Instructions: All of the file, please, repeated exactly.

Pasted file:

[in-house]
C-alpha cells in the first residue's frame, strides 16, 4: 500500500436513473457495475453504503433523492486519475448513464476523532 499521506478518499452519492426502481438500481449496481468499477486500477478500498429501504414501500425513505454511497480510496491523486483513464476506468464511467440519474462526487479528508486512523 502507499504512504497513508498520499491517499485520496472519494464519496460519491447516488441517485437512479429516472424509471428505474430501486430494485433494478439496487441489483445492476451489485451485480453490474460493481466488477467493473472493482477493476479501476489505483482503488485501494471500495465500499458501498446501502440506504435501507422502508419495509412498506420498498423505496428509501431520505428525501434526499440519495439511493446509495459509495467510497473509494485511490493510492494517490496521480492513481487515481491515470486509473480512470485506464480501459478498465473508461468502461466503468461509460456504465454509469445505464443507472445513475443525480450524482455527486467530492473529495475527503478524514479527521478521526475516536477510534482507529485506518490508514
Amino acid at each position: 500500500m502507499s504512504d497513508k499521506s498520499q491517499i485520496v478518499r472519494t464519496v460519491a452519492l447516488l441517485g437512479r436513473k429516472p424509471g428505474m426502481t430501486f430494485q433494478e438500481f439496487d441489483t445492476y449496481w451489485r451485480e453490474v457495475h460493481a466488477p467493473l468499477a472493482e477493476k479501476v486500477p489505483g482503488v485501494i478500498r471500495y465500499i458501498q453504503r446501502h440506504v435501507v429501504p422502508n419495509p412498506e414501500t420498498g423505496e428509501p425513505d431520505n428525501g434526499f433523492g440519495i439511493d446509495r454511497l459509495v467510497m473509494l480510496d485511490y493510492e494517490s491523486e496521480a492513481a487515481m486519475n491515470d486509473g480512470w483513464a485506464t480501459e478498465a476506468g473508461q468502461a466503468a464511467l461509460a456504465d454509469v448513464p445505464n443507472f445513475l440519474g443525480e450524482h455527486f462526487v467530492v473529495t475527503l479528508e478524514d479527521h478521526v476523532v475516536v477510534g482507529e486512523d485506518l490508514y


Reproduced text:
[in-house]
C-alpha cells in the first residue's frame, strides 16, 4: 500500500436513473457495475453504503433523492486519475448513464476523532 499521506478518499452519492426502481438500481449496481468499477486500477478500498429501504414501500425513505454511497480510496491523486483513464476506468464511467440519474462526487479528508486512523 502507499504512504497513508498520499491517499485520496472519494464519496460519491447516488441517485437512479429516472424509471428505474430501486430494485433494478439496487441489483445492476451489485451485480453490474460493481466488477467493473472493482477493476479501476489505483482503488485501494471500495465500499458501498446501502440506504435501507422502508419495509412498506420498498423505496428509501431520505428525501434526499440519495439511493446509495459509495467510497473509494485511490493510492494517490496521480492513481487515481491515470486509473480512470485506464480501459478498465473508461468502461466503468461509460456504465454509469445505464443507472445513475443525480450524482455527486467530492473529495475527503478524514479527521478521526475516536477510534482507529485506518490508514
Amino acid at each position: 500500500m502507499s504512504d497513508k499521506s498520499q491517499i485520496v478518499r472519494t464519496v460519491a452519492l447516488l441517485g437512479r436513473k429516472p424509471g428505474m426502481t430501486f430494485q433494478e438500481f439496487d441489483t445492476y449496481w451489485r451485480e453490474v457495475h460493481a466488477p467493473l468499477a472493482e477493476k479501476v486500477p489505483g482503488v485501494i478500498r471500495y465500499i458501498q453504503r446501502h440506504v435501507v429501504p422502508n419495509p412498506e414501500t420498498g423505496e428509501p425513505d431520505n428525501g434526499f433523492g440519495i439511493d446509495r454511497l459509495v467510497m473509494l480510496d485511490y493510492e494517490s491523486e496521480a492513481a487515481m486519475n491515470d486509473g480512470w483513464a485506464t480501459e478498465a476506468g473508461q468502461a466503468a464511467l461509460a456504465d454509469v448513464p445505464n443507472f445513475l440519474g443525480e450524482h455527486f462526487v467530492v473529495t475527503l479528508e478524514d479527521h478521526v476523532v475516536v477510534g482507529e486512523d485506518l490508514y